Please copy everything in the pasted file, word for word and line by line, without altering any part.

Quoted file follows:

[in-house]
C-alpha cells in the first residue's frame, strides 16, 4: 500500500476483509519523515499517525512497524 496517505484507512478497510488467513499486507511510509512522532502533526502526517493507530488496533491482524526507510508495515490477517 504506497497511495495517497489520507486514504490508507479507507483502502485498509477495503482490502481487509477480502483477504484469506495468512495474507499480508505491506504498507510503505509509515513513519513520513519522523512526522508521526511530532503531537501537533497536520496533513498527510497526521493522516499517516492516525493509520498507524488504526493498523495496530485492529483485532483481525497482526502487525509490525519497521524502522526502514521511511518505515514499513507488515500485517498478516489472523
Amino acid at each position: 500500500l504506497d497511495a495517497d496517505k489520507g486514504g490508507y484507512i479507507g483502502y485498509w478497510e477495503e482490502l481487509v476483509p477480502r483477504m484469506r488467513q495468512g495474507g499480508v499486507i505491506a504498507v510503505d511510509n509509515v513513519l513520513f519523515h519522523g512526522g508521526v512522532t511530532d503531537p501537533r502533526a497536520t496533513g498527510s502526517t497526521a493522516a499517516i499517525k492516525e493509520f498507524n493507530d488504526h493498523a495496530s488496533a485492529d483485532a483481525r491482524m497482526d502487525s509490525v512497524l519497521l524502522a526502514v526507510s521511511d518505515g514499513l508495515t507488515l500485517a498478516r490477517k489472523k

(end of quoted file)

[in-house]
C-alpha cells in the first residue's frame, strides 16, 4: 500500500476483509519523515499517525512497524 496517505484507512478497510488467513499486507511510509512522532502533526502526517493507530488496533491482524526507510508495515490477517 504506497497511495495517497489520507486514504490508507479507507483502502485498509477495503482490502481487509477480502483477504484469506495468512495474507499480508505491506504498507510503505509509515513513519513520513519522523512526522508521526511530532503531537501537533497536520496533513498527510497526521493522516499517516492516525493509520498507524488504526493498523495496530485492529483485532483481525497482526502487525509490525519497521524502522526502514521511511518505515514499513507488515500485517498478516489472523
Amino acid at each position: 500500500l504506497d497511495a495517497d496517505k489520507g486514504g490508507y484507512i479507507g483502502y485498509w478497510e477495503e482490502l481487509v476483509p477480502r483477504m484469506r488467513q495468512g495474507g499480508v499486507i505491506a504498507v510503505d511510509n509509515v513513519l513520513f519523515h519522523g512526522g508521526v512522532t511530532d503531537p501537533r502533526a497536520t496533513g498527510s502526517t497526521a493522516a499517516i499517525k492516525e493509520f498507524n493507530d488504526h493498523a495496530s488496533a485492529d483485532a483481525r491482524m497482526d502487525s509490525v512497524l519497521l524502522a526502514v526507510s521511511d518505515g514499513l508495515t507488515l500485517a498478516r490477517k489472523k